On October 28, 2021, the Equal Employment Opportunity Commission (EEOC) issued a press release revealing their plan to further monitor the use of artificial intelligence (AI) and algorithmic tools used during the hiring process or during other employment-related decisions, in order to ensure compliance with federal anti-discrimination laws.
A Need to Examination AI
As more employers use some form of AI in their employment practices, such as steering job ads, recruiting chatbots, and behavioral assessments more research has started to be conducted on the ways in which AI may unintentional discriminate against certain groups, such as women and minorities.
While AI is useful in assisting employers with managing their recruitment and employee life cycle processes with greater efficiency and ensuring increased performance and decreased turnover, it is necessary for regulators, like the EEOC, to examine the functionality of AI tools to ensure that disparities in employment do not continue to widen and persist.
According to the EEOC, the intent of the initiative is to “more closely examine how technology is fundamentally changing the way employment decisions are made by aiming to guide applicants, employees, employers, and technology vendors in ensuring that these technologies are used fairly, consistent with federal equal employment opportunity laws.”
Specifically, the EEOC has laid out the following plan for their newly introduced program:
- Issue technical assistance to provide guidance on algorithmic fairness and the use of AI in employment decisions;
- Identify promising practices;
- Gather information about the adoption, design, and impact of hiring and other employment-related technologies;
- Launch a series of listening sessions with key stakeholders about algorithmic tools and their employment ramifications; and
- Establish an internal working group to coordinate the agency’s work on the initiative.
That being said, this is not the first time that the Equal Employment Opportunity Commission has questioned the use of such advanced technology regarding employment law compliance. In 2016, the EEOC held a press hearing to discuss the agency’s investigation regarding the use of data analytics in hiring, performance management, retention and other employment decisions. Since this initial press conference on the subject, a lot of advancement has occurred and as a result the EEOC looks to be taking the necessary steps to ensure that compliance is upheld while such technology is utilized in the workplace.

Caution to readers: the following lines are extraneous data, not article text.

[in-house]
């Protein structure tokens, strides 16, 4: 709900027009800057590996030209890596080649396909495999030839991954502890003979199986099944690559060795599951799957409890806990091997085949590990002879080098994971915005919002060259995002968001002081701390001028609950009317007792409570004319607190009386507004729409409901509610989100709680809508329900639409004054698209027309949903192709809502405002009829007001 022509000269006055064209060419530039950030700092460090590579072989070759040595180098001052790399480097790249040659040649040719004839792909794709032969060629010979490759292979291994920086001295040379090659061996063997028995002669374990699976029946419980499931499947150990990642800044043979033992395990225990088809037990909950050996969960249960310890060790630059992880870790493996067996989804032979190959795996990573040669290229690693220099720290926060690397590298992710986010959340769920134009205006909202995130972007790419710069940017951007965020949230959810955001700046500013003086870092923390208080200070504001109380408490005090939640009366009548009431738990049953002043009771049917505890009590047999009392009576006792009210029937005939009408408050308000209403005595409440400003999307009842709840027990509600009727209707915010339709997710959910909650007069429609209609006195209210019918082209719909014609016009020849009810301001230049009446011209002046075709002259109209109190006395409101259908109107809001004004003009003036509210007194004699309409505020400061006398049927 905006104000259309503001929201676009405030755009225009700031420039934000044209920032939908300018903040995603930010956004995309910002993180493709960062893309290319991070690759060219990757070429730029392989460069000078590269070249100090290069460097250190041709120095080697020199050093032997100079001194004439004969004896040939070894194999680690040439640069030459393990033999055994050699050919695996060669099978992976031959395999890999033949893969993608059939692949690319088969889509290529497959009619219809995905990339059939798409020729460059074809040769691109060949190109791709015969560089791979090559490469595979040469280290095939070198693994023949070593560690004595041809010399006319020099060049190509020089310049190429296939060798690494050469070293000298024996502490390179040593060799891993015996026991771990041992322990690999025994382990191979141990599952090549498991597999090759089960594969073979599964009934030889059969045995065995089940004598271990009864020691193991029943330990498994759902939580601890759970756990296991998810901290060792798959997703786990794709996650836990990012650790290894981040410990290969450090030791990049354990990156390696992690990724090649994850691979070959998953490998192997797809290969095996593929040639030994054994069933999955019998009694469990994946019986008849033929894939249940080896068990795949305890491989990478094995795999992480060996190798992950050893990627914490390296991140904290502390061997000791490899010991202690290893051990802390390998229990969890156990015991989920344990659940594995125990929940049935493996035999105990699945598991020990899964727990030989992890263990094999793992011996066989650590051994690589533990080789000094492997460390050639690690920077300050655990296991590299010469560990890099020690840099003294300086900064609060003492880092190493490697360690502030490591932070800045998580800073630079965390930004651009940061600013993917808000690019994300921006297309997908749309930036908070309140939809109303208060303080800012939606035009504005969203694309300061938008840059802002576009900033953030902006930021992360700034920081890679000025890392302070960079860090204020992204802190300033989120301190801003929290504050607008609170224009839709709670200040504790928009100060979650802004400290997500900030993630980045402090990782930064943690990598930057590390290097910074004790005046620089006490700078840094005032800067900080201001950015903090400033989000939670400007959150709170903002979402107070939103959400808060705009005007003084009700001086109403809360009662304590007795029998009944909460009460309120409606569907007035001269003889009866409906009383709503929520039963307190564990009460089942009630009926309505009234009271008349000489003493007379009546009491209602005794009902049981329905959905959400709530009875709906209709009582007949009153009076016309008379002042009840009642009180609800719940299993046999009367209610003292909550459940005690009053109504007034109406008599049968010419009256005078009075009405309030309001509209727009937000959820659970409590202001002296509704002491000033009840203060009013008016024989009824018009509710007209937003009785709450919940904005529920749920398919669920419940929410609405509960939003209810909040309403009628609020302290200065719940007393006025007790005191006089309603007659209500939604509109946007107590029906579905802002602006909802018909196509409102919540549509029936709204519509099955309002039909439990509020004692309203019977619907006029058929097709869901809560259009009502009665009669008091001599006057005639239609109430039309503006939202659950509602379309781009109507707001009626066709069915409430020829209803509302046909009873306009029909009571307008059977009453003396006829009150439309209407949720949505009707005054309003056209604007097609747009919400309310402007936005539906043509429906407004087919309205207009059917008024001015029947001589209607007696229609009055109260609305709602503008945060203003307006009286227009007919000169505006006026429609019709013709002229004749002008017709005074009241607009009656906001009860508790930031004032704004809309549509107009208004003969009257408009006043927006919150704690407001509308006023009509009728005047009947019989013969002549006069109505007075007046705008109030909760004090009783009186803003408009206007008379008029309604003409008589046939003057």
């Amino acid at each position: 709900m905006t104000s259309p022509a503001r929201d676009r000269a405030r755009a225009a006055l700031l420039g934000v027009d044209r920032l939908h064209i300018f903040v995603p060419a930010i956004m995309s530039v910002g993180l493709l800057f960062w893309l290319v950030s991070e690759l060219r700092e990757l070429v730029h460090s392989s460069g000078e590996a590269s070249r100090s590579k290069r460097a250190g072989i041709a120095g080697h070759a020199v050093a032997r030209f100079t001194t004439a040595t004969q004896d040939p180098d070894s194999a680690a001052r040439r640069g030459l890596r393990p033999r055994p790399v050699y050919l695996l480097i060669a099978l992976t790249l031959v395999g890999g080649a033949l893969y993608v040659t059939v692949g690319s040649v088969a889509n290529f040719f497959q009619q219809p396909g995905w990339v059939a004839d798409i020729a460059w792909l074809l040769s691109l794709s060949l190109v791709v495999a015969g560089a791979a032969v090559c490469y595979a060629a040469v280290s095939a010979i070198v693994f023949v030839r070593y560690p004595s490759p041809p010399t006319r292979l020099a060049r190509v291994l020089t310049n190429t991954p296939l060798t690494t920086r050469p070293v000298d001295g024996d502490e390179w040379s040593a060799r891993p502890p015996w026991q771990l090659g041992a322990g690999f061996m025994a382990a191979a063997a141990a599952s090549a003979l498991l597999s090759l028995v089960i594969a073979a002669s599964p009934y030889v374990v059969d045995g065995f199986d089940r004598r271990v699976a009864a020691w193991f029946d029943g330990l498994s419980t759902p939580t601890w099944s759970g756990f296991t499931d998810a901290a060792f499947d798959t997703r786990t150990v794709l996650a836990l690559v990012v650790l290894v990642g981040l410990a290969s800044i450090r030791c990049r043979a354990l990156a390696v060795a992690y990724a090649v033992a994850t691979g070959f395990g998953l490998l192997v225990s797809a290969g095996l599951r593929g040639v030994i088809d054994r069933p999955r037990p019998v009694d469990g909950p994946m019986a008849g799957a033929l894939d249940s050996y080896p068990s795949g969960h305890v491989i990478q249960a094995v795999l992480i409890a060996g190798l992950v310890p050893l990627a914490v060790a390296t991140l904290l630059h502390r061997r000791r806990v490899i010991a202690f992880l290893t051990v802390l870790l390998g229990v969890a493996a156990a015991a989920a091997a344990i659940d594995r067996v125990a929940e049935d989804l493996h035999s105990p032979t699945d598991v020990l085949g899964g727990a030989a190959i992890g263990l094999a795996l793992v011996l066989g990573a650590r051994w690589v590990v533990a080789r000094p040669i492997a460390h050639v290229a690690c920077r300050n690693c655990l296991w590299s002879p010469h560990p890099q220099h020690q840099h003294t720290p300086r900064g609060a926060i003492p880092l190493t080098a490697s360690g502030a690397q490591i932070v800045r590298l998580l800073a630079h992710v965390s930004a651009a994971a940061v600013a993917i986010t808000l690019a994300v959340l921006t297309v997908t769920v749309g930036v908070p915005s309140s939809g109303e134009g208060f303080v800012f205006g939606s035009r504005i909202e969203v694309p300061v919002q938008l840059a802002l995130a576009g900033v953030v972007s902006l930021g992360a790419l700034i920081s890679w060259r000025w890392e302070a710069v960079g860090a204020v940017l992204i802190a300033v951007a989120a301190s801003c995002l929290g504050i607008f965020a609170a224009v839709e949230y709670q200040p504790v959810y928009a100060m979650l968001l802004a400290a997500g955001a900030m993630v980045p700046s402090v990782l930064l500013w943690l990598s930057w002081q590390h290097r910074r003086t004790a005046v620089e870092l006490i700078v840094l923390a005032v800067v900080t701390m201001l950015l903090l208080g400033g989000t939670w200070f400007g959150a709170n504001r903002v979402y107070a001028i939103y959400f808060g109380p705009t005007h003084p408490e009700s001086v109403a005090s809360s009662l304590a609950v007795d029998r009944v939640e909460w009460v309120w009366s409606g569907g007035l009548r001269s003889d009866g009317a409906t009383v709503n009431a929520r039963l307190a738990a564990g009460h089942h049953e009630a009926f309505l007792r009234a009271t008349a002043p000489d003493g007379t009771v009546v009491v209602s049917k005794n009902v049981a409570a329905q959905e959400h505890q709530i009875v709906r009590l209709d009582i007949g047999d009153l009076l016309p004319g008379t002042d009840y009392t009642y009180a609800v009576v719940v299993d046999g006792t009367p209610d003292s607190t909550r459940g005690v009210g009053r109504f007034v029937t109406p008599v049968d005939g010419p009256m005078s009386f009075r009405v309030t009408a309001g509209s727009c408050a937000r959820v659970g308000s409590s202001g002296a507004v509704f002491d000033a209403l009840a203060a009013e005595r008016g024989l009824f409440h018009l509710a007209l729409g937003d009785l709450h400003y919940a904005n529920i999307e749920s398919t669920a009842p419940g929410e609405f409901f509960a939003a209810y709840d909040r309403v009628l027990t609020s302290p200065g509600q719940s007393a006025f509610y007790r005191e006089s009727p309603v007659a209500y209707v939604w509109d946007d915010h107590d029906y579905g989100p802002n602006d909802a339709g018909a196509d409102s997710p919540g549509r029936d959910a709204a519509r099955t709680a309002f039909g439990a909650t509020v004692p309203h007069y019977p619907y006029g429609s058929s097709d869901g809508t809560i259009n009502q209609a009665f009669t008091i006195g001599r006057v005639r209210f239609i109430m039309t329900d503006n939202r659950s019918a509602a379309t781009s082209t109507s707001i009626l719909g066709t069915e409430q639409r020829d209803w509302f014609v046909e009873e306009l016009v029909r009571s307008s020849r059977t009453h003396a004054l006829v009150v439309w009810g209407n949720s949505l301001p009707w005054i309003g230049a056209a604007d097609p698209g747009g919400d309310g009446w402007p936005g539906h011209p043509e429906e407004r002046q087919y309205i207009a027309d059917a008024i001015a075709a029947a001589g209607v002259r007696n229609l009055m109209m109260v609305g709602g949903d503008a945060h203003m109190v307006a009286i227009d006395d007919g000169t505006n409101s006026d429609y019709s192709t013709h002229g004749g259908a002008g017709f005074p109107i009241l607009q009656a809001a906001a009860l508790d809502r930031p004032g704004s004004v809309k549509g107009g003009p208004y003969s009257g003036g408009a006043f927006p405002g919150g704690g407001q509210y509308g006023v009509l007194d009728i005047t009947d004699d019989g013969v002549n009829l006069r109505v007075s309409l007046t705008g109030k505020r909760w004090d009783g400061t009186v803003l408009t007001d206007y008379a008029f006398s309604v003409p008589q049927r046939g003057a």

Interaction with State and Local Legislation
While the EEOC has already begun to look at the issues surrounding compliance when it comes to the use of automated and other algorithmic tools, some states have already taken or are considering taking steps to address the use of AI in the workplace. For example, Illinois law requires employers to provide notice to and obtain consent from job applicants whose recorded video interviews are analyzed using AI. On a local level, New York City (NYC) has already taken steps to combat the potential challenges with compliance. On November 10, 2021, New York City passed Int. No. 1894-A, which is set to take effect on January 1, 2023, prohibiting NYC employers from utilizing AI programs when making hiring, recruitment, or advancement decisions, unless said program has been audited for bias by a third-party auditor within the past 12 months. If the employer’s AI technology passes the annual audit, employers are then required to notify every external and internal candidate, within ten business days of the employer’s intent to utilize such software during the decision-making process. NYC employers who fail to abide by the legislation are subject to a civil penalty of $500 to $1500 for each violation.
Next Steps for Employers
According to the Harvard Business Review, “many hope that algorithms will help human decision-makers avoid their own prejudices by adding consistency to the hiring process. But algorithms introduce new risks of their own. They can replicate institutional and historical biases, amplifying disadvantages lurking in data points like university attendance or performance evaluation scores. Even if algorithms remove some subjectivity from the hiring process, humans are still very much involved in final hiring decisions.” As a result, employers who use AI in their employment practices should ensure that they have properly vetted software vendors or platforms prior to use by asking vendors to validate and provide documentation which defends their position on the ethical use of AI in hiring and what steps have been taken to ensure that the technology is compliant with employment laws. Employers should also understand how their chosen AI software or platform works at each step of the process in order to account for and mitigate biases.
Additionally, employers should review their current pre-employment/promotional tools, if applicable, to determine if artificial intelligence or algorithmic software is utilized and to prepare for upcoming guidance to be issued by the Equal Employment Opportunity Commission in response to the use of such programs regarding employment law compliance. Furthermore, employers are encouraged to seek the assistance of legal counsel regarding the applicability of any state or local legislation that may play a factor regarding employment decisions and the use of AI.